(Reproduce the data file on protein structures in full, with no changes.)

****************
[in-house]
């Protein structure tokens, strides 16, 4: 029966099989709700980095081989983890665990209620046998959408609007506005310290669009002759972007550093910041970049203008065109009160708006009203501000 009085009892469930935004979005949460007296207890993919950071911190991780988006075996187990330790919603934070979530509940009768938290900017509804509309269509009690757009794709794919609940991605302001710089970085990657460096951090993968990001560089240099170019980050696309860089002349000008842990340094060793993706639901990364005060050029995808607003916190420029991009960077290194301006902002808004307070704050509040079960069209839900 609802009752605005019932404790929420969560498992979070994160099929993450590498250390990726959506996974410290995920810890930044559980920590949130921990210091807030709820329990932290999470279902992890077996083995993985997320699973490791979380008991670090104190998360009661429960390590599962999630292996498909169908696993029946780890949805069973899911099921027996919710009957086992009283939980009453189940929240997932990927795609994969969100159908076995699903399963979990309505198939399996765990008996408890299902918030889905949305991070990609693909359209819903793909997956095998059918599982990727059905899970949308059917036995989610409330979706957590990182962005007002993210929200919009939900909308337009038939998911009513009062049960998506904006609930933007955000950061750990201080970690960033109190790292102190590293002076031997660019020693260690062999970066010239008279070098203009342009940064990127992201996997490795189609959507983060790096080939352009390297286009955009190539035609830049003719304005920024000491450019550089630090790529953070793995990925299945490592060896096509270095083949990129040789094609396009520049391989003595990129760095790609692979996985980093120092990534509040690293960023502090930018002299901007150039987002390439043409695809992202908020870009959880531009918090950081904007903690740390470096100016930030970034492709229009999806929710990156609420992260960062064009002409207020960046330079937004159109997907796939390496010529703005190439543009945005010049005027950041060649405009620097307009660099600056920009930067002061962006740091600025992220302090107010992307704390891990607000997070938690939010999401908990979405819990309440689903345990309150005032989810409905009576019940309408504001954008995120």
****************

[in-house]
């Protein structure tokens, strides 16, 4: 029966099989709700980095081989983890665990209620046998959408609007506005310290669009002759972007550093910041970049203008065109009160708006009203501000 009085009892469930935004979005949460007296207890993919950071911190991780988006075996187990330790919603934070979530509940009768938290900017509804509309269509009690757009794709794919609940991605302001710089970085990657460096951090993968990001560089240099170019980050696309860089002349000008842990340094060793993706639901990364005060050029995808607003916190420029991009960077290194301006902002808004307070704050509040079960069209839900 609802009752605005019932404790929420969560498992979070994160099929993450590498250390990726959506996974410290995920810890930044559980920590949130921990210091807030709820329990932290999470279902992890077996083995993985997320699973490791979380008991670090104190998360009661429960390590599962999630292996498909169908696993029946780890949805069973899911099921027996919710009957086992009283939980009453189940929240997932990927795609994969969100159908076995699903399963979990309505198939399996765990008996408890299902918030889905949305991070990609693909359209819903793909997956095998059918599982990727059905899970949308059917036995989610409330979706957590990182962005007002993210929200919009939900909308337009038939998911009513009062049960998506904006609930933007955000950061750990201080970690960033109190790292102190590293002076031997660019020693260690062999970066010239008279070098203009342009940064990127992201996997490795189609959507983060790096080939352009390297286009955009190539035609830049003719304005920024000491450019550089630090790529953070793995990925299945490592060896096509270095083949990129040789094609396009520049391989003595990129760095790609692979996985980093120092990534509040690293960023502090930018002299901007150039987002390439043409695809992202908020870009959880531009918090950081904007903690740390470096100016930030970034492709229009999806929710990156609420992260960062064009002409207020960046330079937004159109997907796939390496010529703005190439543009945005010049005027950041060649405009620097307009660099600056920009930067002061962006740091600025992220302090107010992307704390891990607000997070938690939010999401908990979405819990309440689903345990309150005032989810409905009576019940309408504001954008995120």